SXSW Film Review – The Trust

The Trust

The Trust

What starts as a quirky buddy cop story about two guys trying to game the system turns into a tale of dark obsession in The Trust. Coming in at a just about Direct-to-Video level, Jim Stone (Nicolas Cage) a Las Vegas police officer in charge of the station’s evidence room, convinces his co-worker David Waters (Elijah Wood) in helping him rip off a stash house for drug money. After opening on a despondent Waters mid-coitus, we get a random shouting, emotion-effusing Stone and then Waters goes to a crime scene high and a suspect escapes to his amusement. It’s quirky, it’s kind of random and it also shifts tone about halfway through from buddy comedy affair to deranged, troubled affair. If this at all sounds similar it might be because you read my review of Operation Avalanche, which coincidentally mirrors a very similar progression in plot tone.

Start off funny then let things get dark. It’s a formula that certainly works. That is not necessarily a bad thing but can lead to redundancy when relied on as tried and true. While this isn’t entirely redundant, it is also not nearly as good as it could be, a lot of which is due to a script that’s more focused on achieving the tone switch from comedy to thriller than giving a reason for that switch to occur. Sure, it’s fun to watch Nicolas Cage be random and weird as he suddenly shouts an unnecessary line the way William Shatner switches word pronunciations mid-syllable, but it also gets old pretty fast when the behavior is given little to no explanation and only comes on in uneven intervals. At least when Cage was over-the-top in a movie like Snake Eyes it’s because his character is cocky and believes he has reason to.

Trust Movie Still 1

It’s never made quite clear what Stone’s deal is in this movie. His motivations, which position him story wise as the antagonist, creates the situation the characters eventually find themselves in. While Water’s motivation is at least hinted at through visual cues and actual lines of dialog, Cage’s Stone switches persona merely for the effect of trying to shock an audience. Maybe it works better for some than others, but the ultimately underlier is that it is never given credence and because of that the tension that mounts suffers from a lack of credibility. Standard questions that would be associations to the scenario this movie presents seem glossed over in favor of aesthetics and a specifically desired ending.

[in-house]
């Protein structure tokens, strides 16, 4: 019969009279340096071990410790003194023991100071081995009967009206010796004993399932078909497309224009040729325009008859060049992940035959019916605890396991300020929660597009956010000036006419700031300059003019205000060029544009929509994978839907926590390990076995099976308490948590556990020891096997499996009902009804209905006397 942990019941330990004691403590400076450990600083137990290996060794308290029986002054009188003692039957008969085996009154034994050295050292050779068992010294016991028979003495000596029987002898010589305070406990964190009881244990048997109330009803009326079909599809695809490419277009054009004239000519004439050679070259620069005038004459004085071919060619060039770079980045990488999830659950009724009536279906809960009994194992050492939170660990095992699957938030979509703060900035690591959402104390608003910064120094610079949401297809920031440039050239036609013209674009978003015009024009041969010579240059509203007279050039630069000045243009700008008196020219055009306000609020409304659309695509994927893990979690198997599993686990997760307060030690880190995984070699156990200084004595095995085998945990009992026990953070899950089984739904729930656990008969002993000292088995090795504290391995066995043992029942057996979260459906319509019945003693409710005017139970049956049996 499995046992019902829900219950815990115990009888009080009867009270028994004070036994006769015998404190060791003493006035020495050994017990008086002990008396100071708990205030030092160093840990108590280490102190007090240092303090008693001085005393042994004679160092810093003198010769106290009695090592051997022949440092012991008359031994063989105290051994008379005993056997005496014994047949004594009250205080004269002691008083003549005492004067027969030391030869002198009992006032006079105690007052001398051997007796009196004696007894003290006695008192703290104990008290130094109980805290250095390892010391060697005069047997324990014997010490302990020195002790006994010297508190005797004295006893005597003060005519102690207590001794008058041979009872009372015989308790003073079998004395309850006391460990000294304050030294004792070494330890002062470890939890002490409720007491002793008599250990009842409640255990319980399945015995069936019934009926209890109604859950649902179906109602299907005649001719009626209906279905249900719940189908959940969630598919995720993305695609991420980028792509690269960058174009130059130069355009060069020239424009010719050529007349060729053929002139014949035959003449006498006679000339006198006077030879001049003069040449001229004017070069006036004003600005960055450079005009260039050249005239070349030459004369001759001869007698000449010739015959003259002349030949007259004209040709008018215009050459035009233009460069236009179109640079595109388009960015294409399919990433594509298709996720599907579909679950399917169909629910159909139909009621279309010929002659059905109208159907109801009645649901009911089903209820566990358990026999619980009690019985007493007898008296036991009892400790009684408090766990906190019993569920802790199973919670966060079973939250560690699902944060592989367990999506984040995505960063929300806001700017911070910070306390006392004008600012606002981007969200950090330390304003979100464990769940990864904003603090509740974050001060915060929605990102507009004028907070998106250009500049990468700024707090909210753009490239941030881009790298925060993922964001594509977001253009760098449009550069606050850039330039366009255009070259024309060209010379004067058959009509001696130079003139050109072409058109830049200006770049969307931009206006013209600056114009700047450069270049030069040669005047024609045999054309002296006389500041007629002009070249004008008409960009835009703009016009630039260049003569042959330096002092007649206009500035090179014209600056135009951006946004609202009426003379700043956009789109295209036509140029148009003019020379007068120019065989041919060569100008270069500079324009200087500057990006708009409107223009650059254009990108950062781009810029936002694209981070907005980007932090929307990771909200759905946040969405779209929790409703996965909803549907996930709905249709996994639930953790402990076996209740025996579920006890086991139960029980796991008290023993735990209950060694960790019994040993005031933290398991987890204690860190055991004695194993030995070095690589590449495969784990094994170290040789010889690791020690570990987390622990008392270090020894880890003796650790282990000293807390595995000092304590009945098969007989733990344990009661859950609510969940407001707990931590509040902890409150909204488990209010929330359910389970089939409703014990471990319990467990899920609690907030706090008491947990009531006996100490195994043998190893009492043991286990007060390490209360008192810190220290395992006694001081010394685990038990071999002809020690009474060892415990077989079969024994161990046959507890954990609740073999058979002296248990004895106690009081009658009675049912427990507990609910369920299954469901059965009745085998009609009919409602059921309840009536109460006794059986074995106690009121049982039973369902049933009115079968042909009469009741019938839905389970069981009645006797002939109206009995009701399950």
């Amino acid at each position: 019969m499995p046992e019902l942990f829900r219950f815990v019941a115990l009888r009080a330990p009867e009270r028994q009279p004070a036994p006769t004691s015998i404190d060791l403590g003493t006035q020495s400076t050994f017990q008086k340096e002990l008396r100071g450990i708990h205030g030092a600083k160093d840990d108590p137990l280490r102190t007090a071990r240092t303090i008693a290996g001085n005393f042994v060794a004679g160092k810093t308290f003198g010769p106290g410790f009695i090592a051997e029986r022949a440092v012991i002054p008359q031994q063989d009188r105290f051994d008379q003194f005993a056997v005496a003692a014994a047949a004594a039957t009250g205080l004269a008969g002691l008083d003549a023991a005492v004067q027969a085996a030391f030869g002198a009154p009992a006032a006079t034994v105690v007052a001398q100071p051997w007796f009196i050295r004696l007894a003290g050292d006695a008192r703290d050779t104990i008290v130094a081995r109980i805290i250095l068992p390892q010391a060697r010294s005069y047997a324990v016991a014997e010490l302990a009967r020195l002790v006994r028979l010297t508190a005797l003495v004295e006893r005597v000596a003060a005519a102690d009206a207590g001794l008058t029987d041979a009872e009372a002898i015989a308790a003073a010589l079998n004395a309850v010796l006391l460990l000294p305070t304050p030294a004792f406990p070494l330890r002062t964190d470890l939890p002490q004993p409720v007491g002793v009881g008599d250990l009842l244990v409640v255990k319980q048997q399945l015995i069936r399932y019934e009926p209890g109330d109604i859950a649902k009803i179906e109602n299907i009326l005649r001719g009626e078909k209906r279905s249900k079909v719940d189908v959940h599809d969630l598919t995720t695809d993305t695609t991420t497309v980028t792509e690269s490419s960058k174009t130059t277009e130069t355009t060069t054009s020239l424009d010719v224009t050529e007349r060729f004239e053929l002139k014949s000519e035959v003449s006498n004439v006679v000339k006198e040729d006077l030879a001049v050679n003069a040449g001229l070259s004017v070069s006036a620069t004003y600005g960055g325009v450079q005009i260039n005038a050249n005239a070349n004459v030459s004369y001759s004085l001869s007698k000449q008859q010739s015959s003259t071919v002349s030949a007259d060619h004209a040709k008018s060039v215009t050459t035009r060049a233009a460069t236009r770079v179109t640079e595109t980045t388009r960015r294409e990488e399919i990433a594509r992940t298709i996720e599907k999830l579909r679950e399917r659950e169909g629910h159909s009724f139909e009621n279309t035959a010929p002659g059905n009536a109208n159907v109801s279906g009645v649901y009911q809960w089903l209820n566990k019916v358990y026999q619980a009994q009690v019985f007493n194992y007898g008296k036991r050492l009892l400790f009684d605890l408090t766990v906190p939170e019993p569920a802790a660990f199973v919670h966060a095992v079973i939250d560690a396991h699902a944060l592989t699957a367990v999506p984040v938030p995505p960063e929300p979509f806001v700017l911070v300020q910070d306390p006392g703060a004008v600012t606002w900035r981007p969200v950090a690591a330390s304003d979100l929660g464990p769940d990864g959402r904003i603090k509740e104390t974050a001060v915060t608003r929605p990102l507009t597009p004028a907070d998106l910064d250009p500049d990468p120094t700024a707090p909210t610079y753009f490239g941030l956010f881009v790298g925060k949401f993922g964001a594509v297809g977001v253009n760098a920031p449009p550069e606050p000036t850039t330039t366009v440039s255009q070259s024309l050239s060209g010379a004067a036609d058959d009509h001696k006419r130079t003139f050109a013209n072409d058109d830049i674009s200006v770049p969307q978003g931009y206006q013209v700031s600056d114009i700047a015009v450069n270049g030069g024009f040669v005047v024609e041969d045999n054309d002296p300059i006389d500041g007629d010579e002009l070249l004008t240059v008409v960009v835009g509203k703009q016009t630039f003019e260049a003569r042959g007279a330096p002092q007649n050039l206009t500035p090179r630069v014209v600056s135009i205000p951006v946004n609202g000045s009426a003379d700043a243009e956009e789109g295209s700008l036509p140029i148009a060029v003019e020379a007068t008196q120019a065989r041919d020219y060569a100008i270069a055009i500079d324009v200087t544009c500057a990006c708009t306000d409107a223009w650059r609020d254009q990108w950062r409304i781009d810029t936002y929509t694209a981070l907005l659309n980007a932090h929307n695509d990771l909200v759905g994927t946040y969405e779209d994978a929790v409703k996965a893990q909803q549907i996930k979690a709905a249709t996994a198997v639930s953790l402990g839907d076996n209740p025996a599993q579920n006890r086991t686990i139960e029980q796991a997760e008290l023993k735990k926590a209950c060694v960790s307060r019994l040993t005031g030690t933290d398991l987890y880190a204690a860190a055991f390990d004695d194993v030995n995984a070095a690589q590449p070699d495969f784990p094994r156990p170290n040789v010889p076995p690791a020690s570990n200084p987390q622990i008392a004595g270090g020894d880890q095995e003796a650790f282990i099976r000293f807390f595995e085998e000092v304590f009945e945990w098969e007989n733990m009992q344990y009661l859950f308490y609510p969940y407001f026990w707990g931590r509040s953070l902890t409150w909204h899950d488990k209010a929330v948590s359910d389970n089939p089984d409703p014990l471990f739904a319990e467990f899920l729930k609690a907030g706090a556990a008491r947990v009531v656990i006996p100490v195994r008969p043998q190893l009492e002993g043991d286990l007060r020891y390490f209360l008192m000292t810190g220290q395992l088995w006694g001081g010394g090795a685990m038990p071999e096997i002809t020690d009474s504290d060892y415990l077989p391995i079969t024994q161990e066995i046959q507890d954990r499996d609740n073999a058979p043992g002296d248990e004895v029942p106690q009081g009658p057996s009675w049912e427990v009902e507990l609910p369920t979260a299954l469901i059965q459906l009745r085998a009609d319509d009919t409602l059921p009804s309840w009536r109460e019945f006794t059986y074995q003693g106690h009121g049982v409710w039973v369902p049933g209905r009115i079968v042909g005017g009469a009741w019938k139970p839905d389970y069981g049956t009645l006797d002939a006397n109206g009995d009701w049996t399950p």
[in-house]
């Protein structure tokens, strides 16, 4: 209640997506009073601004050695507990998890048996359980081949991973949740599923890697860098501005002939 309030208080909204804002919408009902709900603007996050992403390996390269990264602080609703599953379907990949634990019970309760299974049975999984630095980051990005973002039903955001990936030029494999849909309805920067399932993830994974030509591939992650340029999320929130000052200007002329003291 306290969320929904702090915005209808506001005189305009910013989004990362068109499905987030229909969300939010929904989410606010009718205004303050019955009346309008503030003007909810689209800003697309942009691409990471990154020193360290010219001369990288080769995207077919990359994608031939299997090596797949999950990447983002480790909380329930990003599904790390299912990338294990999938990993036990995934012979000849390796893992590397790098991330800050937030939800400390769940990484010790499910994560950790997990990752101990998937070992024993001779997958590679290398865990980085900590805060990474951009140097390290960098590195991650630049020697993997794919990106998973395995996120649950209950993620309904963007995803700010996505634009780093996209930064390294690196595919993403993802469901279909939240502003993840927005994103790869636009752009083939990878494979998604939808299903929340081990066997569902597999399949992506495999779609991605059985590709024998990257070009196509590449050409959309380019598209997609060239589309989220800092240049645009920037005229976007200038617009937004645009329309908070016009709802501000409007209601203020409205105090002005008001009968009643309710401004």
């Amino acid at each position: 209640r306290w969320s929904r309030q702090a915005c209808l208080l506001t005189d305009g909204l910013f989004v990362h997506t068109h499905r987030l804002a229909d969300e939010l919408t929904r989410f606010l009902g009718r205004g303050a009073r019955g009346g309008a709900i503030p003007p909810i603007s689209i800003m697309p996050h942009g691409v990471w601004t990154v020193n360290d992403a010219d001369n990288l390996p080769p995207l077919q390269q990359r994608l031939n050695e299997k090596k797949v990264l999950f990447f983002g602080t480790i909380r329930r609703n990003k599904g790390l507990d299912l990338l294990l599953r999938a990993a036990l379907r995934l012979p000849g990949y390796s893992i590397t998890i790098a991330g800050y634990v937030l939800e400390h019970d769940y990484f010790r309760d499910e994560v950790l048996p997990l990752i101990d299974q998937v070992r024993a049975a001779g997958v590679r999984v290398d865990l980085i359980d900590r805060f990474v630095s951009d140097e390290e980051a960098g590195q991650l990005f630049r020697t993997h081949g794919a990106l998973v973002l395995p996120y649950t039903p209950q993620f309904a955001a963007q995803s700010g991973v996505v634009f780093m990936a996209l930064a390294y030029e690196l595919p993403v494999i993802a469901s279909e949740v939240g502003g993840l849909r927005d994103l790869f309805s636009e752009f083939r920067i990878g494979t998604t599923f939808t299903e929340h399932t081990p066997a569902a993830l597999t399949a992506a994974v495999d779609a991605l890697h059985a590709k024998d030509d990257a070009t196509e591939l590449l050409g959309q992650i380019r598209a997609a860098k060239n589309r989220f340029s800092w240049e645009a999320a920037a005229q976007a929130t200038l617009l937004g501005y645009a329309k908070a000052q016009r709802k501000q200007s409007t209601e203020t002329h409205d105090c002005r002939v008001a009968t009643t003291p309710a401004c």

There’s nothing wrong with a specifically desired ending if the concluding result made sense in its acquisition. Unfortunately, once the characters become embedded in the situation of conflict the story calls for, it quickly loses the steam it previously boiled in favor of suddenly being edgy. This isn’t to say the movie is bad. It’s actually pretty fun at times before it loses itself in pulp dreams of confrontation and violence, and even then it doesn’t stop being entertaining, just less so.




Benjamin Nason is a writer, film-maker and critic from the Pacific Northwest, where he lives with his cat Lulu.

Follow him on Twitter or email him.

View all posts by this author